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About the Story
A gamified love song to J. Alfred Prufrock and T. S. Eliot. Walk through half-deserted streets and muttering retreats, listen to odd conversations, and take in the evening. You only have 60 seconds, but don't worry— in a minute there is time for decisions and revisions which a minute will reverse.
Entrant - SeedComp! - 2023
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“…those were the days of roses, of poetry and prose…”
Tom Waits - Martha
A poem draws the reader into the mood. A loner, anxious, on the sidelines. Choice anxiety, overwhelmed by a myriad options.
The poem, in its closing verse, promises comfort, soothing. A chance to see all options. Choice without choosing for it will all be turned back on itself.
Beautiful well-chosen prose drops you in the middle of a scene. A multitude of scenes, theatre stages next to each other to wander through. The setting is an expansion of Eliot’s The Love Song of J. Alfred Prufrock, with its oyster bar, its foggy streets,…
But there! There is time. A minute counting back… Pressure to explore!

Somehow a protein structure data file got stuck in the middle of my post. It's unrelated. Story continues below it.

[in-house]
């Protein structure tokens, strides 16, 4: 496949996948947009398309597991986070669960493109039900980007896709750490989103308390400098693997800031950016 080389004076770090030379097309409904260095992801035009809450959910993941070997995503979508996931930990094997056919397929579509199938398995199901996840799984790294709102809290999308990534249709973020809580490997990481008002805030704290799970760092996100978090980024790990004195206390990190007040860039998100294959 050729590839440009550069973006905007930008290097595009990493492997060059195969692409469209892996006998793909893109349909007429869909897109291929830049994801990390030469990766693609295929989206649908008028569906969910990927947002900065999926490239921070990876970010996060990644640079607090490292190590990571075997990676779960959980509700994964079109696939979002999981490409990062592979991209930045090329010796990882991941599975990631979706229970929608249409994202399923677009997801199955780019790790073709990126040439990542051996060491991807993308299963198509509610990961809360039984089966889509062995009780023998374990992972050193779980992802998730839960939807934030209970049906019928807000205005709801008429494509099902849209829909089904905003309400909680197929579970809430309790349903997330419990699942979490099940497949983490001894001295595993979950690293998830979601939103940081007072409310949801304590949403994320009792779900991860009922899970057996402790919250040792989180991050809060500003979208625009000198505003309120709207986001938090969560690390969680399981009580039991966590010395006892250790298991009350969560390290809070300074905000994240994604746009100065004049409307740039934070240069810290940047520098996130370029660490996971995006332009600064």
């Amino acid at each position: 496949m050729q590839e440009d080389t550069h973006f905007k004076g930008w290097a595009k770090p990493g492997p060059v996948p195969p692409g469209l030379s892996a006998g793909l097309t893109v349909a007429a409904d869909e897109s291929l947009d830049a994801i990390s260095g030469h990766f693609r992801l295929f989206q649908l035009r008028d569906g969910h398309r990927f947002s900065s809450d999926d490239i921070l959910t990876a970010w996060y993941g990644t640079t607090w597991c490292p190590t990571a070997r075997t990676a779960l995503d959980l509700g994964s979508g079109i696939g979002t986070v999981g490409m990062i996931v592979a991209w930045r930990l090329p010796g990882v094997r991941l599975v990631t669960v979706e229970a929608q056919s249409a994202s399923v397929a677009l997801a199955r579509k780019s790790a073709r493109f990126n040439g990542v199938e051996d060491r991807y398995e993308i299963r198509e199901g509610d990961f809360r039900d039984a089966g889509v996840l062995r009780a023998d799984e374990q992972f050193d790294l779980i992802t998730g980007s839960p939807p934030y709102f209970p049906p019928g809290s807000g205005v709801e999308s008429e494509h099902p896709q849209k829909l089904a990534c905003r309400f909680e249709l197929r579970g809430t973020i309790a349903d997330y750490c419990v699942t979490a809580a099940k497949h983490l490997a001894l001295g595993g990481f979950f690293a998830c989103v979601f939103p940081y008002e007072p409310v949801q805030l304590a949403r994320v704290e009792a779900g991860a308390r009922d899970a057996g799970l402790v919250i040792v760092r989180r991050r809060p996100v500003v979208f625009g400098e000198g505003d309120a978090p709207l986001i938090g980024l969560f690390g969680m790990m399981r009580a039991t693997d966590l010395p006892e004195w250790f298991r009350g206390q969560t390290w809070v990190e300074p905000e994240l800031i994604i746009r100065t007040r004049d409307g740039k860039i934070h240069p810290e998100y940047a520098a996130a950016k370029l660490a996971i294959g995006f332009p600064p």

Until the minute has passed and all is restored, ready to revise.
The repetition renders the sixty seconds pressureless, devoid of tension. In effect, you have a free-floating minute, disconnected from external time and causation.
The result is a narratively empty (isolated from cause-effect, plotless), exploration-rich discovery of relations between locales and passages of text, streetlamp-lit alleys and overheard conversations. An endlessly revising everlasting minute wherein to choose all options and be returned to poetry.
A captivating, mindful experience.
This game takes several TS Eliot poems and combines them with some original poetry (which fits in quite well and is lovely).
It uses a stressful mechanic: a giant countdown clock in the background ticks down one minute's worth of time. Once it's over, something special happens (and is a pretty neat trick).
I like the overall vibe T.S. Elliot's work, having encountered it once in high school and again in Graham Nelson's Curses!. There's a lot of parts of his work I dislike, but this game has great chunks in it that work well. The frantic race to see things leads to quick reading and moments of 'huh, what was that??' that were fun. I guess it was the opposite of timed text; instead of the author telling me how long it will take me to read a passage, I get to go at any rate I want through the game with just the overall experience being timed.
I played through three or four restarts until I saw everything I thought I could see. I don't know if there's a canonical ending, but my game ended with a lengthy race against the clock with a piece of actual timed text that made me feel like I was some person at the end of their life just watching the last bits of daily existence before floating away.
Overall, the game is polished, descriptive, has a nice interactive twist, drew me in, and I played it several times.
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